Panelists learn from ‘PB&J problem’

‘Lean In’ book among inspirations for discussion at CU Women Succeeding
By Staff

By Andy Gilmore

Sometimes, a successful partnership is all about negotiating the most mundane tasks - like how to correctly prepare a peanut butter and jelly sandwich.

The “PB&J problem,” described by panelist Jean Abbott, M.D., professor emerita of the School of Medicine, was one of the many personal lessons from a panel discussion at the 12th Annual CU Women Succeeding Professional Development Symposium on Feb. 28.

The “Lean-In” panel took its inspiration from Facebook Chief Operating Officer Sheryl Sandberg’s book of the same name. The book discusses how women can achieve goals, leadership and a successful career.

Folding or cutting?

The panel from CU – which also included Noelle M. Northcutt, M.D., assistant professor, internal medicine; Comilla Sasson, M.D., MS, assistant professor, emergency medicine; Carol Rumack, M.D., professor, radiology and associate dean for Graduate Medical Education; and Katy J. Brown, DO, a fellow in the Department of Medicine – moved away from the classic panel discussion format by encouraging audience participation.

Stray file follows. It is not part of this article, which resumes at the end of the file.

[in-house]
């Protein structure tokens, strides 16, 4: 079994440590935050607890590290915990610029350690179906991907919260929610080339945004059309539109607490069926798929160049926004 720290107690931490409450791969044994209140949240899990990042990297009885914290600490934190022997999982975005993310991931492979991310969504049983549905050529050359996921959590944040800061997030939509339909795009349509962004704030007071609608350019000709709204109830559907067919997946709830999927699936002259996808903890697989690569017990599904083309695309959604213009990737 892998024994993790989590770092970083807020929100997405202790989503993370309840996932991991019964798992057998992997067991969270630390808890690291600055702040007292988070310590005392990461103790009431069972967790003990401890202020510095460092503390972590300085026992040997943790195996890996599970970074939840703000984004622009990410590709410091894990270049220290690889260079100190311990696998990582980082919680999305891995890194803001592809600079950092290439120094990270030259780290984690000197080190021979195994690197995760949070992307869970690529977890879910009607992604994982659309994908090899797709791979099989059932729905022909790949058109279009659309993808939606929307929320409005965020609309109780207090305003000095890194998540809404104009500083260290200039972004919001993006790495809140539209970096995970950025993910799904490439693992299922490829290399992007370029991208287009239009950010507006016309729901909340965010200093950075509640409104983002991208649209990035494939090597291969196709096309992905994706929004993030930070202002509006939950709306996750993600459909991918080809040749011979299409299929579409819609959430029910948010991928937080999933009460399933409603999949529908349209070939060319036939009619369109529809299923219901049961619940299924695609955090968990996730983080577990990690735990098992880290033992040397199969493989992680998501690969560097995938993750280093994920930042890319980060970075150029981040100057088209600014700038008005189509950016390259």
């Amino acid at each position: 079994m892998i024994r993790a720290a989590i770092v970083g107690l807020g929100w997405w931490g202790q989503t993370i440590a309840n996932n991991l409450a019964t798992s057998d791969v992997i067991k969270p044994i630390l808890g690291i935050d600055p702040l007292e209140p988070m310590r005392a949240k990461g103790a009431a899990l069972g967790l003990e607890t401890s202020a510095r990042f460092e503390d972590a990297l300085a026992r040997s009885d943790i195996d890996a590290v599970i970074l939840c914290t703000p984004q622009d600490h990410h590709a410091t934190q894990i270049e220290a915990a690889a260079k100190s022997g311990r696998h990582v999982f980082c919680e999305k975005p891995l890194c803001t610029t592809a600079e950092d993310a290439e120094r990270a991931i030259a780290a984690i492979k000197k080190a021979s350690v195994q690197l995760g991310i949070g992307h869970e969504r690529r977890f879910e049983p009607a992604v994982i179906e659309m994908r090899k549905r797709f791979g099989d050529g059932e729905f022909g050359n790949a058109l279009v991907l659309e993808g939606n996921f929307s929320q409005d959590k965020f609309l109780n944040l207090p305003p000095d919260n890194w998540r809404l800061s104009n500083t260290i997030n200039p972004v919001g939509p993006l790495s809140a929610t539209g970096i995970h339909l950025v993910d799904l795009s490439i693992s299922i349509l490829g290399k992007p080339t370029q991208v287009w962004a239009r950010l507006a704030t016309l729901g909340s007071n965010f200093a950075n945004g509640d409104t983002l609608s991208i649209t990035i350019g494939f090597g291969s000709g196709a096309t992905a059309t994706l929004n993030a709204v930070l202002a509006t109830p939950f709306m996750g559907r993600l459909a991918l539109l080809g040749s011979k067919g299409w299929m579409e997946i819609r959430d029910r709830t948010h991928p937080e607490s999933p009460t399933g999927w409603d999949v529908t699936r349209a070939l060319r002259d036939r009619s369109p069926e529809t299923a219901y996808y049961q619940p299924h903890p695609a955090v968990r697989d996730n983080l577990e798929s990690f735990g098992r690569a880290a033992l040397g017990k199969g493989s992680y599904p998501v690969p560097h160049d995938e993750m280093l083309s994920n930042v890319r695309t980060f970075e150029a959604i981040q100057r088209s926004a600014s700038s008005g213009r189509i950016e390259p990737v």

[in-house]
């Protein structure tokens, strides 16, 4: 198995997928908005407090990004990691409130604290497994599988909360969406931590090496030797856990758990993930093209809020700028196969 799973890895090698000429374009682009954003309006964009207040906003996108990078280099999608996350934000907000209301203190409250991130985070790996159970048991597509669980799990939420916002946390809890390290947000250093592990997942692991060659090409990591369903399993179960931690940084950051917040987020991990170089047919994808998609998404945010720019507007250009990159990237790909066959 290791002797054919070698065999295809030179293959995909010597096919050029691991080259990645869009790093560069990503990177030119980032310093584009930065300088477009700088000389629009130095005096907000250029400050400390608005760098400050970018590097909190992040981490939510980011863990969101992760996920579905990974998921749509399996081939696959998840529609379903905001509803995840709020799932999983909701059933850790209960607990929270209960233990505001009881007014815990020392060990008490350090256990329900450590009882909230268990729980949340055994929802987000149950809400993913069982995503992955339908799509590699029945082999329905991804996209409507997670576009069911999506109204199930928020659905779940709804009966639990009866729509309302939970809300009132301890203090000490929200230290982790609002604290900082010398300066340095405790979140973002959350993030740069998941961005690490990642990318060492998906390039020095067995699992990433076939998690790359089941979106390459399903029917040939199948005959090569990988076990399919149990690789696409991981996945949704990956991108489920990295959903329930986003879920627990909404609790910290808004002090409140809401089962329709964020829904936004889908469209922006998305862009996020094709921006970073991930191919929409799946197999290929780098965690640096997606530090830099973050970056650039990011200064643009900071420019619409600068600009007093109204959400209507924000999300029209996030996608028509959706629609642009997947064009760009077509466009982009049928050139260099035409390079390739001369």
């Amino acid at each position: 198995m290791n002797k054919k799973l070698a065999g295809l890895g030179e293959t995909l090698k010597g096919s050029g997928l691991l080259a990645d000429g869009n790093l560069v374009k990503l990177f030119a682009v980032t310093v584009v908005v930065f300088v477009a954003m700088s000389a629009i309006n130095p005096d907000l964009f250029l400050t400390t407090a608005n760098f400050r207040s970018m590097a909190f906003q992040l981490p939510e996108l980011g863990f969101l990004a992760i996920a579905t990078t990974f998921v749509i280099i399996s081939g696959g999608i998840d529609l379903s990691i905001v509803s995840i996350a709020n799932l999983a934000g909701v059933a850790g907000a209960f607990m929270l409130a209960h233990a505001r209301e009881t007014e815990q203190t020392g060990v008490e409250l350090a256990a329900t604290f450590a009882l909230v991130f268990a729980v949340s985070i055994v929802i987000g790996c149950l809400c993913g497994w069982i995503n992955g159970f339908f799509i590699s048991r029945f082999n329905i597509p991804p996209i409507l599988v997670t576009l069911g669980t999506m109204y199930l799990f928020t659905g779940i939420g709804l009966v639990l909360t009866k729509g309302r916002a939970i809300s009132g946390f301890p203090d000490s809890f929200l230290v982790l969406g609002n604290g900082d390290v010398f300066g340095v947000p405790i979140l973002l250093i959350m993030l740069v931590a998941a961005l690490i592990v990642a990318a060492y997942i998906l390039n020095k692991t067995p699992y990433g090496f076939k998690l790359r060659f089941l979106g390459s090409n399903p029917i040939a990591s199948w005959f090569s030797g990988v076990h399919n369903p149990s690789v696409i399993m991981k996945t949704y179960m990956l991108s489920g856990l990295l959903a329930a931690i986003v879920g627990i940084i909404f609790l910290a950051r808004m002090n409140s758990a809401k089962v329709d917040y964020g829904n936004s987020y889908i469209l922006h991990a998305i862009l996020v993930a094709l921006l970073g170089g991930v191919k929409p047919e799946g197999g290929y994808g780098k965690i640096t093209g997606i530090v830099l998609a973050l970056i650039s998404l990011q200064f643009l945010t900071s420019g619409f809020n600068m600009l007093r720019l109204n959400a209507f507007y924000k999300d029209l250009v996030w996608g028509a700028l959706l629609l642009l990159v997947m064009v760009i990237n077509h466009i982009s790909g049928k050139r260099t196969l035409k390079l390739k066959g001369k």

The thinking behind this, Northcutt explained, was to have participants “to walk away with some personal development.”

Abbott, in introductory comments, focused on lessons learned from the “PB&J problem.” Her husband, she explained, insists on folding rather than cutting a sandwich.

That “drove me nuts,” she said. “It’s not the way you make a sandwich.”

“Perfection is the enemy”

She said she yearned to “stay in charge.” And yet, she knew a successful partnership is an equal partnership. She learned to let it go.

Brown built on Sheryl Sandberg’s claims that “perfection is the enemy” and “Superwoman is the adversary of the women's movement” by asking the room to discuss “the myth of doing it all.”

The consensus was that, often, just being able to finish a task – even to a lower standard that would usually be expected – is equal to perfection at that moment.

Attendees were encouraged to continue the discussion by going to

In other sessions at last week’s CU Women Succeeding:

  • Laura Borgelt, PharmD, FCCP, BCPS, presented “The KEY for a Woman’s Success at Work,” in which she encouraged participants to identify their “truest self activity” and then consider ways of bringing that passion to work. For Borgelt, a past winner of the Gee Award, the activity is swimming: She shared stories, photos and videos from such achievements as swimming the English Channel, and how lessons from those experiences help her achieve success on the job.
  • Katherine Yelle, state organizer for the American Association of University Women, discussed the work of the national grassroots group in representing women and women’s issues. She highlighted the benefits of membership in the group, but also stressed that anyone interested can sign up to be an advocate and stay informed without formally joining.

- Jay Dedrick